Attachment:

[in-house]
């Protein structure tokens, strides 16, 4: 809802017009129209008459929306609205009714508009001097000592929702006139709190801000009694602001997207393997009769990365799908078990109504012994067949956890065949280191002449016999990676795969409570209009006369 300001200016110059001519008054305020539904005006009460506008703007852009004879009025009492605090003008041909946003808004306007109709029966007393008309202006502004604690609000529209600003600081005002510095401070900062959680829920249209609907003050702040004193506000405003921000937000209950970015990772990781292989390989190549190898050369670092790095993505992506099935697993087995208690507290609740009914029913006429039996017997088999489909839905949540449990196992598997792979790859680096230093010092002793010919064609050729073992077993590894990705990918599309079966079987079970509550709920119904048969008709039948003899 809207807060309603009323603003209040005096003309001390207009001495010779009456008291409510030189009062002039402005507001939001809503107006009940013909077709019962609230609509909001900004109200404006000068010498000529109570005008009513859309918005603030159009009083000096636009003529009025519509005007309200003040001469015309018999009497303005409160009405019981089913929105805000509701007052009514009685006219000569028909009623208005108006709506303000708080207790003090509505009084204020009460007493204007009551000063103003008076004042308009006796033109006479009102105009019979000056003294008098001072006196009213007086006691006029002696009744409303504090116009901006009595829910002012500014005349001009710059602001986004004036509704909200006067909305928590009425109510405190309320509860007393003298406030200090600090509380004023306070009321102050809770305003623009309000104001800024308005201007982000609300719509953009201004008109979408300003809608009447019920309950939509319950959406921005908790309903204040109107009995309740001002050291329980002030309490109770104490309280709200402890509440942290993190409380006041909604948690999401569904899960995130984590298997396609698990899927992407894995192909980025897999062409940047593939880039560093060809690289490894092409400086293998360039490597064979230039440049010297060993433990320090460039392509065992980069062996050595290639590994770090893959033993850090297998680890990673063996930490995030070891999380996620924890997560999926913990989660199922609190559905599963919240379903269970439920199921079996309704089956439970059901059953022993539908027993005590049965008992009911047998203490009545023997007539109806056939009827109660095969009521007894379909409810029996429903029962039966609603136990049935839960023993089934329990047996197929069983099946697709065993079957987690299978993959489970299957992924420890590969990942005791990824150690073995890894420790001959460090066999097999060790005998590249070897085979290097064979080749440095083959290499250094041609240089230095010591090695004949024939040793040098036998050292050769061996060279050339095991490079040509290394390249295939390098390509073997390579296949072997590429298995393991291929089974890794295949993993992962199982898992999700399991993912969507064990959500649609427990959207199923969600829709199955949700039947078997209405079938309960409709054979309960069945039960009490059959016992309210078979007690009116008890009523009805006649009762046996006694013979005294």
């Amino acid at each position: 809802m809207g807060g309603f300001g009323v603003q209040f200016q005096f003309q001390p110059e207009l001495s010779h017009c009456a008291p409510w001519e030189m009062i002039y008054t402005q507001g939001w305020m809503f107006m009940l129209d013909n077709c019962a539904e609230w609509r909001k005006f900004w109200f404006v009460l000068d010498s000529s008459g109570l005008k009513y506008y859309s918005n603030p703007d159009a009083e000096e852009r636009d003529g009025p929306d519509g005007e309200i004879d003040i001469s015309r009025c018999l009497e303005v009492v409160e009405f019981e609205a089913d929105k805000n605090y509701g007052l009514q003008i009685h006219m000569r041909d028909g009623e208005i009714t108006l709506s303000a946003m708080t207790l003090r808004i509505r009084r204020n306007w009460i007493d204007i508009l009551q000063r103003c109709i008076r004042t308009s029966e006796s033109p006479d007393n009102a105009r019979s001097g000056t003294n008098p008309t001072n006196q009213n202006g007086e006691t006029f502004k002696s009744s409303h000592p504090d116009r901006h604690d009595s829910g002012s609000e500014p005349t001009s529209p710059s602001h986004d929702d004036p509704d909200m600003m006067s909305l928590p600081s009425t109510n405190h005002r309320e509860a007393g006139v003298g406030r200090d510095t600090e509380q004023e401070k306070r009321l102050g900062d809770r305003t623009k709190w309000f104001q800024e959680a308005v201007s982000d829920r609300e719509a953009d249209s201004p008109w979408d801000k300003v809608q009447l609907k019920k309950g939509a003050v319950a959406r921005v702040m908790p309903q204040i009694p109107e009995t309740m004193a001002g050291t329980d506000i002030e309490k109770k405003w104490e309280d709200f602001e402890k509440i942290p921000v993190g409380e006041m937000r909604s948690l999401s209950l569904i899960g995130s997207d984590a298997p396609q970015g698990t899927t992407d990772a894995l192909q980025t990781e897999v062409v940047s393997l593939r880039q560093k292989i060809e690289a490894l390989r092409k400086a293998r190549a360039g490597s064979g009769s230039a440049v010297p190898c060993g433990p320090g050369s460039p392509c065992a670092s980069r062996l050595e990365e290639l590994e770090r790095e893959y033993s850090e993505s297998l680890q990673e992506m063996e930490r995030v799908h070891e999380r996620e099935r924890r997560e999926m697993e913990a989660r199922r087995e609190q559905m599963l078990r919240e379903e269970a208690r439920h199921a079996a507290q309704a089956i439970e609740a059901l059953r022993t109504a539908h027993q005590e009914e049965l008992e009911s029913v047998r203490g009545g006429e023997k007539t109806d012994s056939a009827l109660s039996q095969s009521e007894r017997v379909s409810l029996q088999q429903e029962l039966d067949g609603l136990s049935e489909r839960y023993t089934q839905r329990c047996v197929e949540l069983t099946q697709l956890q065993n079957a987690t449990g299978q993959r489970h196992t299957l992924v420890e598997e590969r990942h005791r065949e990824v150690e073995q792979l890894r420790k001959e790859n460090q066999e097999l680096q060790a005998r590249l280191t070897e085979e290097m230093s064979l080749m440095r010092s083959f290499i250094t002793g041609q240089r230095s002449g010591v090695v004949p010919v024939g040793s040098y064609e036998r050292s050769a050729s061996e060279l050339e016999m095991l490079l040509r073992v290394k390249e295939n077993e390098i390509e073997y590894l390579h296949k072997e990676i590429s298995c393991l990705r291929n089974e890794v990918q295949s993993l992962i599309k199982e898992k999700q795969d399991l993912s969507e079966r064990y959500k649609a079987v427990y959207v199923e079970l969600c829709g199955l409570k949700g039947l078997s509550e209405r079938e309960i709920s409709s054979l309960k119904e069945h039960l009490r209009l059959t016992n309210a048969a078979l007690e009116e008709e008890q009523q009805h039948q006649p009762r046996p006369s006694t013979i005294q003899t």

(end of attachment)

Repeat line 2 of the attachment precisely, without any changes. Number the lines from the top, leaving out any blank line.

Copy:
């Protein structure tokens, strides 16, 4: 809802017009129209008459929306609205009714508009001097000592929702006139709190801000009694602001997207393997009769990365799908078990109504012994067949956890065949280191002449016999990676795969409570209009006369 300001200016110059001519008054305020539904005006009460506008703007852009004879009025009492605090003008041909946003808004306007109709029966007393008309202006502004604690609000529209600003600081005002510095401070900062959680829920249209609907003050702040004193506000405003921000937000209950970015990772990781292989390989190549190898050369670092790095993505992506099935697993087995208690507290609740009914029913006429039996017997088999489909839905949540449990196992598997792979790859680096230093010092002793010919064609050729073992077993590894990705990918599309079966079987079970509550709920119904048969008709039948003899 809207807060309603009323603003209040005096003309001390207009001495010779009456008291409510030189009062002039402005507001939001809503107006009940013909077709019962609230609509909001900004109200404006000068010498000529109570005008009513859309918005603030159009009083000096636009003529009025519509005007309200003040001469015309018999009497303005409160009405019981089913929105805000509701007052009514009685006219000569028909009623208005108006709506303000708080207790003090509505009084204020009460007493204007009551000063103003008076004042308009006796033109006479009102105009019979000056003294008098001072006196009213007086006691006029002696009744409303504090116009901006009595829910002012500014005349001009710059602001986004004036509704909200006067909305928590009425109510405190309320509860007393003298406030200090600090509380004023306070009321102050809770305003623009309000104001800024308005201007982000609300719509953009201004008109979408300003809608009447019920309950939509319950959406921005908790309903204040109107009995309740001002050291329980002030309490109770104490309280709200402890509440942290993190409380006041909604948690999401569904899960995130984590298997396609698990899927992407894995192909980025897999062409940047593939880039560093060809690289490894092409400086293998360039490597064979230039440049010297060993433990320090460039392509065992980069062996050595290639590994770090893959033993850090297998680890990673063996930490995030070891999380996620924890997560999926913990989660199922609190559905599963919240379903269970439920199921079996309704089956439970059901059953022993539908027993005590049965008992009911047998203490009545023997007539109806056939009827109660095969009521007894379909409810029996429903029962039966609603136990049935839960023993089934329990047996197929069983099946697709065993079957987690299978993959489970299957992924420890590969990942005791990824150690073995890894420790001959460090066999097999060790005998590249070897085979290097064979080749440095083959290499250094041609240089230095010591090695004949024939040793040098036998050292050769061996060279050339095991490079040509290394390249295939390098390509073997390579296949072997590429298995393991291929089974890794295949993993992962199982898992999700399991993912969507064990959500649609427990959207199923969600829709199955949700039947078997209405079938309960409709054979309960069945039960009490059959016992309210078979007690009116008890009523009805006649009762046996006694013979005294």